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A tuple in Python is a data structure that is similar to a list but it is unchangeable. This means that it is immutable by design. Lists, in contrast, are highly mutable. If you try and make changes to an immutable object, it will throw an error.
Here is a quick summary of what a tuple is:
- written with
- unchangeable, ordered, indexed
- duplicates allowed
- looks something like this:
Now let’s get right into the methods available for tuples in Python.
count() will count the number of times a value appears in a tuple. For example:
word = ('h','e','l','l','o','!') print(word.count('l')) # this will return: # 2
As you can have nested tuples, you can also count complex values. For example:
numbers = ([1,2],[1,2],[3,4]) print(numbers.count([1,2])) # this will return: # 2
index() if you want to find out the index of a particular value. It is good to note that
index() will first the first matched value and will not iterate through the entire list. For example:
word = ('h','e','l','l','o','!') print(word.index('l')) # this will return: # 2
And that’s basically all the methods available for tuples. On the surface, it looks like you can’t do much with tuples. This is in part because a tuple is immutable (you cannot change it). However, you can still do quite a lot with tuples in general. Here is a quick run-down on the different techniques you can use for cases that might crop up for your project.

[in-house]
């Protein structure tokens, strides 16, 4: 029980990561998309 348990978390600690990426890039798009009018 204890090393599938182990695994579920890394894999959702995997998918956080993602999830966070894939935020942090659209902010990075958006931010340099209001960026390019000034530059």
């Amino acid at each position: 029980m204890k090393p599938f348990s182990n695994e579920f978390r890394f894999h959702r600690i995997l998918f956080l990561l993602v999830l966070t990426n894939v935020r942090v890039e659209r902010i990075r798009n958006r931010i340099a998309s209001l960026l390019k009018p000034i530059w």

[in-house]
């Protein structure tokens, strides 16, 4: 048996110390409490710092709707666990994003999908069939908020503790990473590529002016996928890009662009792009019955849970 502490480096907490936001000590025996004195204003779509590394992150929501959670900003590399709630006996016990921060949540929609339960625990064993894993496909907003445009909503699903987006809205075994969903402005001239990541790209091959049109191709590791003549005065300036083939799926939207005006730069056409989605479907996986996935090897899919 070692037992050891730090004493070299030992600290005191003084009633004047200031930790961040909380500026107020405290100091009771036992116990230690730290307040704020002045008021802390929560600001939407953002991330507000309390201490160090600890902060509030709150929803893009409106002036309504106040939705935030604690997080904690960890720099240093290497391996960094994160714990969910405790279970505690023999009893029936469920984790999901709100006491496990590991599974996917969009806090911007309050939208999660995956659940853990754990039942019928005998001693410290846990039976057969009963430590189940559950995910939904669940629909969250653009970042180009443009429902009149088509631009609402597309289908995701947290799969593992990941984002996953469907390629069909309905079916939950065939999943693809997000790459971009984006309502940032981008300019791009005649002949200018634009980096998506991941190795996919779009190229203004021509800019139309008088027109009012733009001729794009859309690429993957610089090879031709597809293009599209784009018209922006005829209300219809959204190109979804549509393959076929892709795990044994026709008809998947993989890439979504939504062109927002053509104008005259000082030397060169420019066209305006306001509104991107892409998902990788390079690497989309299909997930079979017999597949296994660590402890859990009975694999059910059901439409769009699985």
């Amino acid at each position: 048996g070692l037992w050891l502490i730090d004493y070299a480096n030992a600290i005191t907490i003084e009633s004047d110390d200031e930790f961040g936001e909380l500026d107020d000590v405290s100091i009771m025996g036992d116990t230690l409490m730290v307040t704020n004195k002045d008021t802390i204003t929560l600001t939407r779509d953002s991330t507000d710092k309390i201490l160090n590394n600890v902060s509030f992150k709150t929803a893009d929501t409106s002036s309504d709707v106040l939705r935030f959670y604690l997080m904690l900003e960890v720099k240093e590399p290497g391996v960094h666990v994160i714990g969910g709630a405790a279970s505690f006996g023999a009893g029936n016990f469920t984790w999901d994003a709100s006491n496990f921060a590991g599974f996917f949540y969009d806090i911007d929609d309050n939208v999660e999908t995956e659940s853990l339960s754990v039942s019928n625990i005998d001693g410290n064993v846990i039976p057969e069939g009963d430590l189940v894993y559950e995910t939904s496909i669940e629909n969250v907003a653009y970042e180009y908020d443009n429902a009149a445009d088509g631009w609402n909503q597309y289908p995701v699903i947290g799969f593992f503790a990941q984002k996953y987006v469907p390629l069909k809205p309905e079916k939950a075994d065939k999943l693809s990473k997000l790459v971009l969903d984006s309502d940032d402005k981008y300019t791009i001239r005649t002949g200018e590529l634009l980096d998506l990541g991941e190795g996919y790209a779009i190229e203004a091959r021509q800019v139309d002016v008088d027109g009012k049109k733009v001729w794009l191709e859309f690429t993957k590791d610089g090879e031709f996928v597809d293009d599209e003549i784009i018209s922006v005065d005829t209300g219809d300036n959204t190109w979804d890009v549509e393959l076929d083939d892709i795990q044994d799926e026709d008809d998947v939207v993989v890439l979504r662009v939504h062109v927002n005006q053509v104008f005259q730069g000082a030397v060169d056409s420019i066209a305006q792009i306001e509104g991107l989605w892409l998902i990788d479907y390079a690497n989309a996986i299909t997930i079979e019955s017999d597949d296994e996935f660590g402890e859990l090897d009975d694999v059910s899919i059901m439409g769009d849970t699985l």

You can change a list inside a tuple
Tuples are immutable — however, they can contain lists, which are mutable. For example, this is a valid tuple:
sometuple = (0, ['a']) # to access the value ['a'] and change it sometuple = 'b' print(sometuple) # this will return: # (0, ['b'])
However, you cannot change the type within the tuple. For example, you can’t change a list to a single variable. This will throw an
item assignment error. For example, you cannot do this:
sometuple = (0, ['a']) sometuple = 'b'print(sometuple) # this will return: # Traceback (most recent call last): # File "<pyshell#6>", line 1, in <module> # sometuple = 'b' # TypeError: 'tuple' object does not support item assignment
Tuples with 0 or only 1 items
A tuple with only 1 item will be treated as a string. For a tuple to be a tuple, you need a dataset. To get around having only 1 item, you can add a comma to force it into a tuple. For example:
sometuple = ('a',)
Empty tuples are still treated as tuples.
Accessing tuples by index or slice
To access data inside a tuple, use either an integer or a slice. For example:
word = ('h','e','l','l','o','!') # accessing via index integerprint(word) # this will return: # l # accessing via slice print(word[2:5]) # this will return: # ('l', 'l', 'o')
And that’s basically it for tuples.